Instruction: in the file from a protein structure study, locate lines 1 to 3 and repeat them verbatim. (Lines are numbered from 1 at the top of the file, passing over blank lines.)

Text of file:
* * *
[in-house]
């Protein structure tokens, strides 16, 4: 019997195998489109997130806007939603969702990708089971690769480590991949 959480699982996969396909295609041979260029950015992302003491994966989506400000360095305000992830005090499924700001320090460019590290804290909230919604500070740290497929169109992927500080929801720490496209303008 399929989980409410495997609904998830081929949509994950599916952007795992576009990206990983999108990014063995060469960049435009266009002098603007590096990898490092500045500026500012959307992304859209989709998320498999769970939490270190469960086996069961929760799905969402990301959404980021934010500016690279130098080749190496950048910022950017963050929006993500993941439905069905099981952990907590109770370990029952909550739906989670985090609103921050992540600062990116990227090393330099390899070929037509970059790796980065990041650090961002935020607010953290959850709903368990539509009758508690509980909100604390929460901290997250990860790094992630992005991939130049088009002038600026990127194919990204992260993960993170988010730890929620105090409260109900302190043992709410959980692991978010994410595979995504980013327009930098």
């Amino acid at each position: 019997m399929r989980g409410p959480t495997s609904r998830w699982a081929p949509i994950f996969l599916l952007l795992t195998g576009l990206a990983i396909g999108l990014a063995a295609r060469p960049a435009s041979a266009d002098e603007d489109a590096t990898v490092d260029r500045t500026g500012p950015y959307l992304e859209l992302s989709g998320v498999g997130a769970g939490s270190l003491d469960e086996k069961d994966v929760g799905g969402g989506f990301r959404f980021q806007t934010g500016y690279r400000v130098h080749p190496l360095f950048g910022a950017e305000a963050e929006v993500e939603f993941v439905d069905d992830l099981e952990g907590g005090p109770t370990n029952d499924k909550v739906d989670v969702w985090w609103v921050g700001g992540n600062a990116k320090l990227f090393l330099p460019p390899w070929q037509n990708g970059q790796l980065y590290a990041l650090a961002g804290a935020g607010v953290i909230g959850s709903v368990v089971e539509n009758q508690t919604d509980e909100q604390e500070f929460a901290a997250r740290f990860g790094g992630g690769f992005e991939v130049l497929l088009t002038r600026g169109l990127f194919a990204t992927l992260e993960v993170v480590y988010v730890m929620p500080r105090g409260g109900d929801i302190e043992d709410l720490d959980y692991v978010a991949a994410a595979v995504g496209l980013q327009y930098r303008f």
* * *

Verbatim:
[in-house]
């Protein structure tokens, strides 16, 4: 019997195998489109997130806007939603969702990708089971690769480590991949 959480699982996969396909295609041979260029950015992302003491994966989506400000360095305000992830005090499924700001320090460019590290804290909230919604500070740290497929169109992927500080929801720490496209303008 399929989980409410495997609904998830081929949509994950599916952007795992576009990206990983999108990014063995060469960049435009266009002098603007590096990898490092500045500026500012959307992304859209989709998320498999769970939490270190469960086996069961929760799905969402990301959404980021934010500016690279130098080749190496950048910022950017963050929006993500993941439905069905099981952990907590109770370990029952909550739906989670985090609103921050992540600062990116990227090393330099390899070929037509970059790796980065990041650090961002935020607010953290959850709903368990539509009758508690509980909100604390929460901290997250990860790094992630992005991939130049088009002038600026990127194919990204992260993960993170988010730890929620105090409260109900302190043992709410959980692991978010994410595979995504980013327009930098």
């Amino acid at each position: 019997m399929r989980g409410p959480t495997s609904r998830w699982a081929p949509i994950f996969l599916l952007l795992t195998g576009l990206a990983i396909g999108l990014a063995a295609r060469p960049a435009s041979a266009d002098e603007d489109a590096t990898v490092d260029r500045t500026g500012p950015y959307l992304e859209l992302s989709g998320v498999g997130a769970g939490s270190l003491d469960e086996k069961d994966v929760g799905g969402g989506f990301r959404f980021q806007t934010g500016y690279r400000v130098h080749p190496l360095f950048g910022a950017e305000a963050e929006v993500e939603f993941v439905d069905d992830l099981e952990g907590g005090p109770t370990n029952d499924k909550v739906d989670v969702w985090w609103v921050g700001g992540n600062a990116k320090l990227f090393l330099p460019p390899w070929q037509n990708g970059q790796l980065y590290a990041l650090a961002g804290a935020g607010v953290i909230g959850s709903v368990v089971e539509n009758q508690t919604d509980e909100q604390e500070f929460a901290a997250r740290f990860g790094g992630g690769f992005e991939v130049l497929l088009t002038r600026g169109l990127f194919a990204t992927l992260e993960v993170v480590y988010v730890m929620p500080r105090g409260g109900d929801i302190e043992d709410l720490d959980y692991v978010a991949a994410a595979v995504g496209l980013q327009y930098r303008f």